The chart above provides the same analysis on the impact of rising rates, but on the stock market (represented by the S&P 500 index). Like bonds, stocks weathered rising-rate cycles reasonably well. On average, the S&P 500 returned 3.9% in the first six months following a first rate hike, 3.1% after 12 months and 18.3% two years later.

The range of outcomes for stocks was wider than that for bonds (as one might expect from this more volatile asset class), with returns ranging from a loss of 1.2% to a gain of 39.4% over the two years following the start of a rising-rate cycle. The lowest point was a 9.5% decline reached 15 months after the 1976 rate-hike cycle began.

It’s worth highlighting the extreme moves the stock market made during the 1986 cycle. The period includes Oct. 19, 1987, also known as “Black Monday,” when stocks dropped more than 20% in a single day. This had nothing to do with a Fed rate hike, as the market was actually rising through much of 1987 and the October drop occurred 10 months after the Fed started raising interest rates. Also, the market was 17.5% higher two years after rate hikes began during that cycle even with Black Monday thrown into the mix.

We continue to reject the notion that rate hikes are a death knell for stocks. The factors that typically cause the Fed to begin raising interest rates include a growing economy and robust employment—positive rather than negative indicators for stock market performance.

How Safe Is Cash?

Many investors think of cash as a safe-haven investment—put a dollar into a savings or money market account, earn some interest and get a dollar out when you’re ready to spend it. Simple, easy, safe. But with interest rates and yields rising from historic lows, cash is not as safe nor as simple as it used to be. Let’s put it this way—an investor who stashed $1,000 into Vanguard’s Cash Reserves Federal Money Market fund in December 2015 when the Fed first started raising rates saw a total return of 6.7% as of Feb. 28, 2022. Their investment only grew by $67 over six-plus years. Meanwhile, inflation, depending on what measure you use, was running between 5.2% (core personal consumption expenditures) and 6.5% (core consumer price index) a year through early 2022. On an inflation-adjusted basis, cash has been little more than a break-even proposition since 2015.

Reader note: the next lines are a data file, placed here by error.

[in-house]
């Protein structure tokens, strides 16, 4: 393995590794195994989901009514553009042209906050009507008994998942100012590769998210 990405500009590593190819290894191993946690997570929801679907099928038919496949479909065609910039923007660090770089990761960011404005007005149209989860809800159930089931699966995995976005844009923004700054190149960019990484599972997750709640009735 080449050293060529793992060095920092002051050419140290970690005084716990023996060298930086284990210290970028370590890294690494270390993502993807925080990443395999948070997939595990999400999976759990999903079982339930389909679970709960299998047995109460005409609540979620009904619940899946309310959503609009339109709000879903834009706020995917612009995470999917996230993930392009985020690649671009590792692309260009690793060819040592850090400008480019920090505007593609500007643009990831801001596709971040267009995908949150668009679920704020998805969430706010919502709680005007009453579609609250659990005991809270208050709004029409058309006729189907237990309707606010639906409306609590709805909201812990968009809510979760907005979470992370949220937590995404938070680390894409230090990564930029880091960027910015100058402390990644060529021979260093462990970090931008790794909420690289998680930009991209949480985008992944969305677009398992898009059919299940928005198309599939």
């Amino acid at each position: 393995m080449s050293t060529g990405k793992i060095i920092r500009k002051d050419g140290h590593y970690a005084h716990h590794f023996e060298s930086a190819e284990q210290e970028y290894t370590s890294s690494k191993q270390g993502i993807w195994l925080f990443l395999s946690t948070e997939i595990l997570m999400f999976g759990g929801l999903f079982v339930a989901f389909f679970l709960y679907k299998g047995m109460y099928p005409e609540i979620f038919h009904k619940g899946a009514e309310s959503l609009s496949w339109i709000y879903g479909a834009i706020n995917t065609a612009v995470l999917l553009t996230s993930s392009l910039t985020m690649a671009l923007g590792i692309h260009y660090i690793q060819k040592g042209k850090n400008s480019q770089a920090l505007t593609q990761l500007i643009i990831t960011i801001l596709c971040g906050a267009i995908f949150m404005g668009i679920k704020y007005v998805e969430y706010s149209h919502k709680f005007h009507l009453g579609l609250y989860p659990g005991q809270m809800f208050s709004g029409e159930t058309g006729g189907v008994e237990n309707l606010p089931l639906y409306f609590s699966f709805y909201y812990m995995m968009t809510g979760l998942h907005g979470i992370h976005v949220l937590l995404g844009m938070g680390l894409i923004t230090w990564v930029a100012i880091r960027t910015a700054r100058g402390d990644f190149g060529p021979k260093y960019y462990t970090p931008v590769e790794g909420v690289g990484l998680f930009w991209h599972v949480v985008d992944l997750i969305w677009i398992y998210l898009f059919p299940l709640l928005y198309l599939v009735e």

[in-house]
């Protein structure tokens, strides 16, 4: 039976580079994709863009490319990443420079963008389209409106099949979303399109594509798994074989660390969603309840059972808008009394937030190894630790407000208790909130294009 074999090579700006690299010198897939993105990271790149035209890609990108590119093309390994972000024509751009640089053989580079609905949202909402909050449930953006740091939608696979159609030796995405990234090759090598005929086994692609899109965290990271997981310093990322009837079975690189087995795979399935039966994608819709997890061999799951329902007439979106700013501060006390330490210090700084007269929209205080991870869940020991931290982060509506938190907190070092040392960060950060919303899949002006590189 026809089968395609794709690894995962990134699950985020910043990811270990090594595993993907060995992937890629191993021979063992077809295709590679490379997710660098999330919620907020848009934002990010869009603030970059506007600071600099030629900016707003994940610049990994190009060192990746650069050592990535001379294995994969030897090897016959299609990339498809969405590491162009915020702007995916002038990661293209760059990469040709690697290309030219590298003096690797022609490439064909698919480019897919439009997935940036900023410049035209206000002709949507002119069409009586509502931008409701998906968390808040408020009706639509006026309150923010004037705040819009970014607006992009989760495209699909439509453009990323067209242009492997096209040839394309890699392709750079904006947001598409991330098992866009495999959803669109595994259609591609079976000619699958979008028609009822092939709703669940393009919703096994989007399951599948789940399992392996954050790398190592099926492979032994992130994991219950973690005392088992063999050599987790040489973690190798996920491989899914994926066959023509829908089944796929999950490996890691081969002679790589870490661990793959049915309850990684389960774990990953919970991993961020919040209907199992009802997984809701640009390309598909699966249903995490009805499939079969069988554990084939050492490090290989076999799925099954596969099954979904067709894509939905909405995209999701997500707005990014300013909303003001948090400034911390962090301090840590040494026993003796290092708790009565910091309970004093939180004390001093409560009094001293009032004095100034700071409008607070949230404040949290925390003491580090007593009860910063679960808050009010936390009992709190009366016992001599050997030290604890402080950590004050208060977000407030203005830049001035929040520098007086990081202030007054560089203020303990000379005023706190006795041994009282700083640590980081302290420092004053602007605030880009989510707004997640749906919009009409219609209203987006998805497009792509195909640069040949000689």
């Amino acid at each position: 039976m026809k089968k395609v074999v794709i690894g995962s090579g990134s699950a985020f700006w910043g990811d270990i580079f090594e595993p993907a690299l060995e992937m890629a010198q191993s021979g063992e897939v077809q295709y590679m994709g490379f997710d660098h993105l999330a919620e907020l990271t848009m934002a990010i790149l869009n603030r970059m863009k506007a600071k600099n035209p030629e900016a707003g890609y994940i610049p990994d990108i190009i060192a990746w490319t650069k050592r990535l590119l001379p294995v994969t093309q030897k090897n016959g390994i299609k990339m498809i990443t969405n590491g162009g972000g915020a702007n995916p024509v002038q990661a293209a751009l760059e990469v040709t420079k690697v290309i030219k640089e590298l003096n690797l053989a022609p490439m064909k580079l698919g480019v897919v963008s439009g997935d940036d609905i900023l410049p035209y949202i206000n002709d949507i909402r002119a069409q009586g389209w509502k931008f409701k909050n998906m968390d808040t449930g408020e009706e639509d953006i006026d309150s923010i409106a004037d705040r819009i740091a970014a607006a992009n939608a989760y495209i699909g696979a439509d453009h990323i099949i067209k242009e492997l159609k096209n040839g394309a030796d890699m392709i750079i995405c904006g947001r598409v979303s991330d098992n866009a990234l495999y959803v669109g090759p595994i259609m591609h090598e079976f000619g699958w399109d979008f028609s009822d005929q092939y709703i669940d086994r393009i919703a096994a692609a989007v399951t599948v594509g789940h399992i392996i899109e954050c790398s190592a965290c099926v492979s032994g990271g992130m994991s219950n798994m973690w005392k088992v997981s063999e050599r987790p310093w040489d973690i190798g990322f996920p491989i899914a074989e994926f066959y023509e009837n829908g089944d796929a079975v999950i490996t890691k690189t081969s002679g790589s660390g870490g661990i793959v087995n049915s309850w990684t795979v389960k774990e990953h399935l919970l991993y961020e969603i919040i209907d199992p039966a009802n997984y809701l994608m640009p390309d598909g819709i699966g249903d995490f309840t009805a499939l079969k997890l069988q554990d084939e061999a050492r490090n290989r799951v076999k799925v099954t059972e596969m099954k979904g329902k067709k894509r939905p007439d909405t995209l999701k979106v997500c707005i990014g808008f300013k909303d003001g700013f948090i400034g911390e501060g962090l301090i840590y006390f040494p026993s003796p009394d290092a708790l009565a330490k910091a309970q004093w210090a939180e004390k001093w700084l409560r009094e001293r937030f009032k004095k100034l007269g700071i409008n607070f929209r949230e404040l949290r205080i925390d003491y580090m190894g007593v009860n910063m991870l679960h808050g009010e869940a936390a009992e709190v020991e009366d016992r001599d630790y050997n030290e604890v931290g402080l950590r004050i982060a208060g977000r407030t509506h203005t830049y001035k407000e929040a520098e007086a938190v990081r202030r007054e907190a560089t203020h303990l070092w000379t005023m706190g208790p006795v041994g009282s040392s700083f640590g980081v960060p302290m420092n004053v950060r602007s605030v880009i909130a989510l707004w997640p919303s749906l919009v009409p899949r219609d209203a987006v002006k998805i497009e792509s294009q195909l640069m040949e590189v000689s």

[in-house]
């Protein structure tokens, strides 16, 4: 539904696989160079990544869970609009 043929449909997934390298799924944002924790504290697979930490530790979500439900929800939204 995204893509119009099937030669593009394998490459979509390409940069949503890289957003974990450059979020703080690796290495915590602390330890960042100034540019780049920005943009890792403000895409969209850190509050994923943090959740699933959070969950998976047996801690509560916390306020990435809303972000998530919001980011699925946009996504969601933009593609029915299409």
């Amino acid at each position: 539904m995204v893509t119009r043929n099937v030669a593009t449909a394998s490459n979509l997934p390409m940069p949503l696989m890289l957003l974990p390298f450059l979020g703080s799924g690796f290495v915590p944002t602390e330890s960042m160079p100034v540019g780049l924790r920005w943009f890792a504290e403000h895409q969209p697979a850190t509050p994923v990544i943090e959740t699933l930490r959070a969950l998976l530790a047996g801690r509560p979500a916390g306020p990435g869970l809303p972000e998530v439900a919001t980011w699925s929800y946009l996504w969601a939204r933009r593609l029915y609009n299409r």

The good news: A rising-interest-rate environment is good for cash investments like money market funds, and we have seen a slight pickup in yield in anticipation of the Fed’s policy changes. That said, we don’t expect to see the 5% money market yields of the mid-2000s anytime soon.

Attempting to evade a rising-interest-rate environment by shifting a portfolio heavily into cash is not a good idea, partly because such a move could not be easily executed without advance  knowledge of how far and how long the Fed will continue raising rates.

Holding cash does remove volatility from your portfolio, but it increases the risk of losing value to inflation, especially with it at generational highs today. Considering that Fed rate hikes don’t automatically lead to losses in stocks or bonds over time, we think there is a large opportunity cost to sitting on the sidelines even for a short period based solely on monetary policy. (Our tactical investment strategies will defensively move to cash, but those trades are determined by wider market trends, and—crucially—there are triggers built in to reinvest in stocks or bonds when it’s appropriate.)

Stay the Course

Every time the Fed raises interest rates, we expect to see headlines and handwringing about the “guaranteed” negative impact it will have on both stocks and bonds. We do not buy that hype. Where others see only doom and gloom, with history as evidence and our investment discipline as our guide, we will continue to pursue long-term opportunities in multiple investment markets no matter where current interest rates stand or how they are changing.